With one word, Luka Magnotta began what promises to be one of the longest and tawdriest trials in Canadian legal history.
“Okay,” Magnotta uttered in a low, soulless voice, after his lawyer Pierre Panaccio informed him that the two would talk later today. It was the sole word he uttered publicly, because the big question of the day was apparently answered before he appeared via videolink for his hearing in a packed Montreal courtroom. Magnotta pleaded not guilty to five counts, including first degree murder, desecration of a corpse, dissemination of obscene material and harassment of the Prime Minister of Canada. Magnotta, profiled by Maclean’s two weeks ago, allegedly videotaped himself killing Chinese university student Jun Lin, cutting up his body, sampling his flesh, and sending the pieces to both Conservative and Liberal Party headquarters in Ottawa, as well as British Columbia private school, where Magnotta’s brief gay pornography apparently began in 2003.
Stripped of the illusions of grandeur he himself propagated online for years, Magnotta looked tired and resigned as he was led into a holding cell located in the northern scrapes of Montreal. Wearing a thin brown sweater, his arms locked in handcuffs in front of him, he stood motionless as Judge Lori-Renée Weitzman, prosecutors Louis Bouthillier, Hélène Di Salvo and his lawyer Panaccio discussed the alleged murderer and cannibal’s coming days. He will appear again, via the same videolink in the same courtroom, on Thursday, where he will likely be remanded to a psychiatric facility to undergo an evaluation to see if he can be deemed criminally responsible for the alleged crimes. The process took all of three minutes, and belied the worldwide attention the case has generated.
“This is a case that will have added pressure because of the media attention, and be complicated by the length of the police investigation,” Di Salvo said at a press conference following Magnotta’s appearance. Asked if the she and Bouthillier had girded themselves for the mounds of disturbing evidence, including the 11-minute video “1 lunatic 1 ice pick” posted to an Edmonton-based gore site, Di Salvo calmly responded, “We will take the time to watch, and take the time we need to get through it.”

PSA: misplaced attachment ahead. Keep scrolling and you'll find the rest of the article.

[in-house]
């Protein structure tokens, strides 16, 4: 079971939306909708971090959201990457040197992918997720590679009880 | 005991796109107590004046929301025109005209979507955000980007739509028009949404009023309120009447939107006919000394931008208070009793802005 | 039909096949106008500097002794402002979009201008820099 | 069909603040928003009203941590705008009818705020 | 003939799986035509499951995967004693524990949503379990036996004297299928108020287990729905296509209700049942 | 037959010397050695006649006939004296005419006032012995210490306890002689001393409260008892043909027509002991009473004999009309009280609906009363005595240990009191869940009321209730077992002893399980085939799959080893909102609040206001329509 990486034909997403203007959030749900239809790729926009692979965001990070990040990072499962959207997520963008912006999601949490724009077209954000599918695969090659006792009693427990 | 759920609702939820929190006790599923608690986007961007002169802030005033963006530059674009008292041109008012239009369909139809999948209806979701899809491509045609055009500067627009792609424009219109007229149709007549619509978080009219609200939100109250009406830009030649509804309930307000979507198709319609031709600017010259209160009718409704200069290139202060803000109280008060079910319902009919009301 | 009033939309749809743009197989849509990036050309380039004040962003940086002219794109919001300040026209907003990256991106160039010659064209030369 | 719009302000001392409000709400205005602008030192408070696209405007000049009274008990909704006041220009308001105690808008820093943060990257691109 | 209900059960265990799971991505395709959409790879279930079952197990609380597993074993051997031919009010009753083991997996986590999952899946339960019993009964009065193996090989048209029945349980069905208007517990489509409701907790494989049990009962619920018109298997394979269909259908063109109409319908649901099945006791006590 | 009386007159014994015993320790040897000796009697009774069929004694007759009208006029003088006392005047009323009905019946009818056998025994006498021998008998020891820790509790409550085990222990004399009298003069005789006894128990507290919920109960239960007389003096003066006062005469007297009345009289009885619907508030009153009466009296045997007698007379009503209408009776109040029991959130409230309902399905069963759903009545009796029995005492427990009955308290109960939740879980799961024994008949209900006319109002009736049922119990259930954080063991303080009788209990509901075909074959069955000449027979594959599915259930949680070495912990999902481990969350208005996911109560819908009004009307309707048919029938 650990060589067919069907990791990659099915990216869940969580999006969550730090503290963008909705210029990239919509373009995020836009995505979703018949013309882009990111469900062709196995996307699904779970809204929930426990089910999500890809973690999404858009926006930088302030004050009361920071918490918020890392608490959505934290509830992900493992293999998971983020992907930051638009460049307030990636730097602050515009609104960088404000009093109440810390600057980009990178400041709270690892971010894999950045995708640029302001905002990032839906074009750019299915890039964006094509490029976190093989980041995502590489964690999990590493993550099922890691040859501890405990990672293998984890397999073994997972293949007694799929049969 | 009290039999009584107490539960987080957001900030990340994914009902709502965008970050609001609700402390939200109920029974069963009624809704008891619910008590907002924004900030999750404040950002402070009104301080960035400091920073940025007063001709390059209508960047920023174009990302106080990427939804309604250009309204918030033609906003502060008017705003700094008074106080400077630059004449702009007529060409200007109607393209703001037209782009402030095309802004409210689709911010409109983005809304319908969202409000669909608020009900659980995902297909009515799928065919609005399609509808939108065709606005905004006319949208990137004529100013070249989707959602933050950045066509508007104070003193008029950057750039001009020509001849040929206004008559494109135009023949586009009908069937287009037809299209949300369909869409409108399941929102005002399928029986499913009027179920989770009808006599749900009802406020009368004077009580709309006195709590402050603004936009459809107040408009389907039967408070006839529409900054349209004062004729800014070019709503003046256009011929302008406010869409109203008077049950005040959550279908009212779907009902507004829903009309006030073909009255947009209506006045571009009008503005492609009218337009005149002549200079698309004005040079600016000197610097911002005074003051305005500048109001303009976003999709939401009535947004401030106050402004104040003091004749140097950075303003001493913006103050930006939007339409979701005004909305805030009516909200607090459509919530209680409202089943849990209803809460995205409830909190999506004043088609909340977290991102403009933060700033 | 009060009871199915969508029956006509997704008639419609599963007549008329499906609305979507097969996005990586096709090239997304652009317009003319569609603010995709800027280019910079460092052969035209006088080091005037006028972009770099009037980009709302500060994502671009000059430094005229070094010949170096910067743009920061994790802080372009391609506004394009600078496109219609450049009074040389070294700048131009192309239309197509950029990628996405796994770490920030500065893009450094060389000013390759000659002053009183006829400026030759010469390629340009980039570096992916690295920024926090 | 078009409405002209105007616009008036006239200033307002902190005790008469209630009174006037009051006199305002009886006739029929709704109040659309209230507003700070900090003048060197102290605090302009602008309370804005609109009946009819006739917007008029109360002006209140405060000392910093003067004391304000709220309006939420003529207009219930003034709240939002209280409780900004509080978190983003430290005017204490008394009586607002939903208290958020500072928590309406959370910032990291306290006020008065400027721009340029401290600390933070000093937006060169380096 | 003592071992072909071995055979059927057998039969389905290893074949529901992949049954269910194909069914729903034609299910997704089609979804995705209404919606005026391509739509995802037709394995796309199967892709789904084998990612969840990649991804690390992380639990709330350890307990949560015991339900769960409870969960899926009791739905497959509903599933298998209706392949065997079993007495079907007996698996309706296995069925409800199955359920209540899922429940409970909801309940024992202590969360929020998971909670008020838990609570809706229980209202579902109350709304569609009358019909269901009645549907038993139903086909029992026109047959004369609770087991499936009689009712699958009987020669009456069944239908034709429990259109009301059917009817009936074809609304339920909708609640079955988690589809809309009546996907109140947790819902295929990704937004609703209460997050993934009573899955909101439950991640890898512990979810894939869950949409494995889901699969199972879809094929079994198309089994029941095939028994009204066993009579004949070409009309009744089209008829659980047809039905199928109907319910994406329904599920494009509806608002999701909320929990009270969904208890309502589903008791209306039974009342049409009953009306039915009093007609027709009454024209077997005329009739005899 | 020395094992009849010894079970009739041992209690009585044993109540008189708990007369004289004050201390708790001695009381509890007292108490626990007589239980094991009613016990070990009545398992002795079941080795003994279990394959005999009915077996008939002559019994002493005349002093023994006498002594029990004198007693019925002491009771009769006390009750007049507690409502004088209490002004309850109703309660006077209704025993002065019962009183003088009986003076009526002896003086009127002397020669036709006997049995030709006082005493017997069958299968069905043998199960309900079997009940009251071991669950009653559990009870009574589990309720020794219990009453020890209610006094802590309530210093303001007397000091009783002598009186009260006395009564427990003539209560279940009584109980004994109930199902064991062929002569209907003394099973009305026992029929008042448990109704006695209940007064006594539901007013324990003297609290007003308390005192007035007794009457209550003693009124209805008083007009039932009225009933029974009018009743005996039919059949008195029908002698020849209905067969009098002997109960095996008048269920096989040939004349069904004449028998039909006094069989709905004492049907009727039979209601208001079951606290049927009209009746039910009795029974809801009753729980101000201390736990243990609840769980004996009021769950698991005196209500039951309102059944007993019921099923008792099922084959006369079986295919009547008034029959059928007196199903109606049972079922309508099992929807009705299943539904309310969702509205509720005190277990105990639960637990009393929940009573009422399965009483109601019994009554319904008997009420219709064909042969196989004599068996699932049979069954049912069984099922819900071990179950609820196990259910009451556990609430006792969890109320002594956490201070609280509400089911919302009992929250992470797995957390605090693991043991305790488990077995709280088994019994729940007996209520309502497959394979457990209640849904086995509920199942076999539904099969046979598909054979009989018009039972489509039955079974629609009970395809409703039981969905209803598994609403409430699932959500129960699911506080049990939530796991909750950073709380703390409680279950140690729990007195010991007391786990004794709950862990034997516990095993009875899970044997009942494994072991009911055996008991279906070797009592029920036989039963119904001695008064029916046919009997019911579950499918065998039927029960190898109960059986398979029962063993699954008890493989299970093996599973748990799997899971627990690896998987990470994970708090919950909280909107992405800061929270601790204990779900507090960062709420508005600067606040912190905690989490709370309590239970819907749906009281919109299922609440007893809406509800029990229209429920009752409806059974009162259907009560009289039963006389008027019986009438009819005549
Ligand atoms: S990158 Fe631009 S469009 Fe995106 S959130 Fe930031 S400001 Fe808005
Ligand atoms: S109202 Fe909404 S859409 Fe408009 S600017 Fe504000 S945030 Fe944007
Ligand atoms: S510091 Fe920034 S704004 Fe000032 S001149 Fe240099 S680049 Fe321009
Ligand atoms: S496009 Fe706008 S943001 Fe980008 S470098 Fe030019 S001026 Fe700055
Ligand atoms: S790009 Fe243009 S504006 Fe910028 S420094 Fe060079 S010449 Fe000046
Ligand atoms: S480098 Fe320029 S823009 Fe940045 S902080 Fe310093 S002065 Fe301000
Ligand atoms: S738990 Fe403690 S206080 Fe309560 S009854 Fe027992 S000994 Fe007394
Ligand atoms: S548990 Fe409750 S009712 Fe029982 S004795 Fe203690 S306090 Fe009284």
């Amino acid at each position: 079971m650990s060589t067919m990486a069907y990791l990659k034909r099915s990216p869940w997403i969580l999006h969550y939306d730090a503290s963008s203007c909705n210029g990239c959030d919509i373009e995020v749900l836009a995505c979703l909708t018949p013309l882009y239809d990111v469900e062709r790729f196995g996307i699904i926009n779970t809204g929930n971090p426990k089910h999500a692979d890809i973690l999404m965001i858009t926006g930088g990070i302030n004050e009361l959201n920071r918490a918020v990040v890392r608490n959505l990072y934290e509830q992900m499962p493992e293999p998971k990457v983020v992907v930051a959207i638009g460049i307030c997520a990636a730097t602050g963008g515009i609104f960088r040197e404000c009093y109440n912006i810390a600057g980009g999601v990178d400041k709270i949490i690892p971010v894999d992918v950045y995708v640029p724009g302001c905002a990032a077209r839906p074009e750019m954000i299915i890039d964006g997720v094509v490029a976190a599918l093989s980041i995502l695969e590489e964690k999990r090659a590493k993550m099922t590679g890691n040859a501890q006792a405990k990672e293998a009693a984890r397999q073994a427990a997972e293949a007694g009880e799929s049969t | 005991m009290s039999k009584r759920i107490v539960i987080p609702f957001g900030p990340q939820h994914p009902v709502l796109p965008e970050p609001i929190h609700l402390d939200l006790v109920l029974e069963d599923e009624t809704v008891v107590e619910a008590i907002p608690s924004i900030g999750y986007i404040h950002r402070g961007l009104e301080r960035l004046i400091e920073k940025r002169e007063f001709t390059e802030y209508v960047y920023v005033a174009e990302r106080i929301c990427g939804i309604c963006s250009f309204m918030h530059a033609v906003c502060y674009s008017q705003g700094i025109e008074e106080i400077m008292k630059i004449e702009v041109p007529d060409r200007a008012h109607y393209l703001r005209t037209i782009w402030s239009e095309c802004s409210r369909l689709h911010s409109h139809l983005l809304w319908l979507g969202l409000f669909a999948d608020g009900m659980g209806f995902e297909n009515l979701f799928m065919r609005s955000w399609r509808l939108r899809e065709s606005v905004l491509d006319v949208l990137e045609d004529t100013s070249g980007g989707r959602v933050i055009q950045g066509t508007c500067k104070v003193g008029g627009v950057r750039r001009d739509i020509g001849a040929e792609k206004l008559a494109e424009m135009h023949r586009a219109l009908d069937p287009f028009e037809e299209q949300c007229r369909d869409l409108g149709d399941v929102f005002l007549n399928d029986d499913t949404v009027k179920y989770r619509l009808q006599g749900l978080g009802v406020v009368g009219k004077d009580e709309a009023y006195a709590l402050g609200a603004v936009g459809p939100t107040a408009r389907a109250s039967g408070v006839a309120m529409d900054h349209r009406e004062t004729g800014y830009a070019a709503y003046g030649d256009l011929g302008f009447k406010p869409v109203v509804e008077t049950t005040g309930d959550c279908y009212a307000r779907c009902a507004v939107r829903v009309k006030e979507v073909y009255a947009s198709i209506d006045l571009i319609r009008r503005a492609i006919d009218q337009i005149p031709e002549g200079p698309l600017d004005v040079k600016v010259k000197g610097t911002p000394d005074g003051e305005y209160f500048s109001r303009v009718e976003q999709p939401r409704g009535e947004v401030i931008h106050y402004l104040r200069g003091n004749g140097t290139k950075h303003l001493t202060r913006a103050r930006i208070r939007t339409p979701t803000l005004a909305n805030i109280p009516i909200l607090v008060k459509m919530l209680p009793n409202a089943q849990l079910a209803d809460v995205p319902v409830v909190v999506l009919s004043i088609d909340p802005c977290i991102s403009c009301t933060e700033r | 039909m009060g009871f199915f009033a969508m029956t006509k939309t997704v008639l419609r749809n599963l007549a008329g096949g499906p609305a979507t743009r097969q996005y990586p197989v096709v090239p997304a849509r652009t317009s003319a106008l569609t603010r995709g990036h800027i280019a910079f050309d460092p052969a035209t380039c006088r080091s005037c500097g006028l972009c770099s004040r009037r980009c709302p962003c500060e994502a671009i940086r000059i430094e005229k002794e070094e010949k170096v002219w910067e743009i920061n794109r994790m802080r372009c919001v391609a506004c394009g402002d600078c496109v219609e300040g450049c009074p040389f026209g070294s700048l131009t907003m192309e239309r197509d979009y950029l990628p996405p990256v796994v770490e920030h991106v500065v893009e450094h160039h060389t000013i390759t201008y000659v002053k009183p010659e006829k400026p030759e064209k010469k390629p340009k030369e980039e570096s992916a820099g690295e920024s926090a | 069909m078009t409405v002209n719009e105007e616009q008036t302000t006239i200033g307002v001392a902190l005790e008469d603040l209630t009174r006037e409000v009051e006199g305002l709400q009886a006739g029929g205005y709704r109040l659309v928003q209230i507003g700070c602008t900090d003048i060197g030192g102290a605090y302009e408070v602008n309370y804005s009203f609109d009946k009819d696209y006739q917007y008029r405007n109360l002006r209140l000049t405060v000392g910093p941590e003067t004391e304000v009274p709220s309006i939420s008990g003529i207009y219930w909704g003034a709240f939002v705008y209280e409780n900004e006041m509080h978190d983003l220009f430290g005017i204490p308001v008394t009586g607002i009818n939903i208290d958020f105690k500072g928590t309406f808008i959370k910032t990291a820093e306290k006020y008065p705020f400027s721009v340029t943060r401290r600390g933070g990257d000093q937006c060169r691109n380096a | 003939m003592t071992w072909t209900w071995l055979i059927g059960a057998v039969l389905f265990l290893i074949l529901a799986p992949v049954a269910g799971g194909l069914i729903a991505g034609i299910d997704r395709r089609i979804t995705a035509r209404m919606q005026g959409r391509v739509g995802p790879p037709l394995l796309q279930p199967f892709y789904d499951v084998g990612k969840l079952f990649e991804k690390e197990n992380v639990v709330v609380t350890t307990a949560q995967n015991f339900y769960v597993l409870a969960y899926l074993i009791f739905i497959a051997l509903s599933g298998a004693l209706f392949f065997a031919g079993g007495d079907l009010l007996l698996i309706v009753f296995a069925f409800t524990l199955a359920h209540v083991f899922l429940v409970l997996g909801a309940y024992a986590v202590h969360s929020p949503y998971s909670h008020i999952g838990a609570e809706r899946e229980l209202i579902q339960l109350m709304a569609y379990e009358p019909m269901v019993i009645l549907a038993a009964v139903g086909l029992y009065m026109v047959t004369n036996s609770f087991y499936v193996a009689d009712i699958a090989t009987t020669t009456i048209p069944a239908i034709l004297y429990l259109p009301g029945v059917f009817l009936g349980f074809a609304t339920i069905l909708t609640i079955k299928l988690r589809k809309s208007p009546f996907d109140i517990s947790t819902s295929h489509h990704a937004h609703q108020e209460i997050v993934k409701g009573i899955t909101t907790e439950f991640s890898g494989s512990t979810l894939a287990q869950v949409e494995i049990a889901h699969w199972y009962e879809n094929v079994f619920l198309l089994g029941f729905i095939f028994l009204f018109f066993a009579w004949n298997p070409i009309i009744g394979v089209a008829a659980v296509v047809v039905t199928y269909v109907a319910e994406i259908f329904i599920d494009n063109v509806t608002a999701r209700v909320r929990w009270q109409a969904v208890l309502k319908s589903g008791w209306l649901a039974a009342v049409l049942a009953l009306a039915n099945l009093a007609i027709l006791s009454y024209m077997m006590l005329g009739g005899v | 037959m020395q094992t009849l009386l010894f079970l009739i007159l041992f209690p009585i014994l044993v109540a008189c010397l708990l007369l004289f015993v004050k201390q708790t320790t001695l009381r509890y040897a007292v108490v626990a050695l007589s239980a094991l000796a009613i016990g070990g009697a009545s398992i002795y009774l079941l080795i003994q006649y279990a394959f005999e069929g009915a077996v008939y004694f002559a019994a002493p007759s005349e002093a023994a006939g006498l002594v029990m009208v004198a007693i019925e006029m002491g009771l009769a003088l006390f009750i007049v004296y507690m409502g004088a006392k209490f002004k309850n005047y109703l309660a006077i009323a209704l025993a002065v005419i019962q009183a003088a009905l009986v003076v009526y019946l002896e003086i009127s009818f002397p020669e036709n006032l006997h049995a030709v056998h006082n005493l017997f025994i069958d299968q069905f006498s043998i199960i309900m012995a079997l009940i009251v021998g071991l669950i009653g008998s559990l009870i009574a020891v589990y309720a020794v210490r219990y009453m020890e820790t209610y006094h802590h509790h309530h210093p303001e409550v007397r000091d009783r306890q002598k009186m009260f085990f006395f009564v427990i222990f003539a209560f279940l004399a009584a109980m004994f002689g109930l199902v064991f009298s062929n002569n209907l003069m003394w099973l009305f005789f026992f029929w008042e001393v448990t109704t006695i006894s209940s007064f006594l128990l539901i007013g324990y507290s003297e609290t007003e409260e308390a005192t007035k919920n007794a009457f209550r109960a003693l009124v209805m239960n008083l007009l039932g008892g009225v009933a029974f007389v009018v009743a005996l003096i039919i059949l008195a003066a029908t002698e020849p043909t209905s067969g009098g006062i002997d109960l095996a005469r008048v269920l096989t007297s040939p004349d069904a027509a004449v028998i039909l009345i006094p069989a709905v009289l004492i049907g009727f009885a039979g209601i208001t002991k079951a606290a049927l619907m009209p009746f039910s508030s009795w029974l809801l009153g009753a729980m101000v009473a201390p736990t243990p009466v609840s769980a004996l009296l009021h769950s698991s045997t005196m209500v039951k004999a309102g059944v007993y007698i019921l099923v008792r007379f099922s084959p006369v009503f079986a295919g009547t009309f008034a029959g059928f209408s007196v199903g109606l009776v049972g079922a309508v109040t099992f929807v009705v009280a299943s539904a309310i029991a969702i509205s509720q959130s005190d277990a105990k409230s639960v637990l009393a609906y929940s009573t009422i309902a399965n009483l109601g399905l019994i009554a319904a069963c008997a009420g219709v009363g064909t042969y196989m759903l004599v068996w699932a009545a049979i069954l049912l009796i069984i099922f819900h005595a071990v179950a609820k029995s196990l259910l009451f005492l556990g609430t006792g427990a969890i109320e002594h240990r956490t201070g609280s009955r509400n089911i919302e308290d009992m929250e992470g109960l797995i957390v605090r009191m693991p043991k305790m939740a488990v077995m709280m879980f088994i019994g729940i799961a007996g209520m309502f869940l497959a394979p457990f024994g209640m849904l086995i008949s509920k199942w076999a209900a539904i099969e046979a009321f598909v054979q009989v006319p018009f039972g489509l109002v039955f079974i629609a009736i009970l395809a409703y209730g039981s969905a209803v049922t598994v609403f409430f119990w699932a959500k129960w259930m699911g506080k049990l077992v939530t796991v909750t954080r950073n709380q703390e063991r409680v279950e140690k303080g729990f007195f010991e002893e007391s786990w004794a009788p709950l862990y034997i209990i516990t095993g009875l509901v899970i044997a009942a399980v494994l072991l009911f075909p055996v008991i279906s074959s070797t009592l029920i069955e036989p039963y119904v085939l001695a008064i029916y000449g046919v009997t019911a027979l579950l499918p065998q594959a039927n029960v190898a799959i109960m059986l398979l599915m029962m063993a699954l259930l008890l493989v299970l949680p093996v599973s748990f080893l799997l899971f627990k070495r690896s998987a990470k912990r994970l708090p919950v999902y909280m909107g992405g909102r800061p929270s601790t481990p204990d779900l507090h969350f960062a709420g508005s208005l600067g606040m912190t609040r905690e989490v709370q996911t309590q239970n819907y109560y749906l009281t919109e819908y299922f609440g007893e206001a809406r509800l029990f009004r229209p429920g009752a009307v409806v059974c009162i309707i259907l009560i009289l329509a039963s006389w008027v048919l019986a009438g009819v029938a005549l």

Di Salvo is no stranger to gruesome murder trials. In 2007, she successfully prosecuted the two men who killed Shane Jimrattie, a resident of Montreal’s Rosemont neighbourhood. After killing Jimattie with some 40 hammer blows, Michel Côté and Nadège Merceus chopped his body into quarters and were in the process of loading them into Côté’s car when the police arrived.
For his part, Louis Bouthillier is a seasoned prosecutor who has “been handling murder cases in Montreal for the past 15 years,” as he put it.
Magnotta’s lawyer is a colourful character. He is perhaps best known for having defended three Hells Angels members during the so-called “Biker Mega-trial” that began in 2002. In 2010, he was recused from the trial because one of his former clients, Martin Roy, was a biker-turned-informer. Panaccio, who was also Roy’s landlord, had threatened to reveal Roy’s informer status to his fellow bikers when the latter was behind on his rent. A judge ruled that Panaccio couldn’t fulfill his duty of loyalty to Roy.
Magnotta’s will be a jury by trial–something that doesn’t appear to phase Bouthillier. “Juries have been handling tough matters in this country for hundreds of years, and I fail to see why they could not handle the matter in this case. Sure, it’s going to be a difficult case, but they are all difficult cases. When you speak of murders, they’re always difficult cases for the juries. This matter is not different than any other.”
Unfortunately for many, the trial will serve as yet another soapbox for Magnotta, who has cultivated his online image and infamy for years. Yet if he was waiting for a raucous, media-saturated arrival in Montreal from Germany, from where he was extradited, he was surely disappointed. He touched down on Monday at 10:49 in the morning at Mirabel Airport. He descended the Canadian government’s Airbus CC-150 in white sneakers, black jeans, a pea-green long-sleeved shirt, and a pair of handcuffs linked to waistchains roped around his beltline. As always he looked pale, though the affected stare he put on for the many pictures he took of himself was gone, replaced by what looked like simple exhaustion. Nevertheless we saw a flash of the self-satisfied Magnotta of yore as he was being shovelled into the back of a police van: composed, even smug, even as he was driven off in a police cortege to face charges of first degree murder and the descecration of a corpse.
Sad, though, for a person as venally addicted to himself that he landed at Mirabel and not Dorval. Mirabel, Quebec’s white elephant, has been largely abandoned for a decade. Only cows, and a few news photographers, marked his departure to Montreal.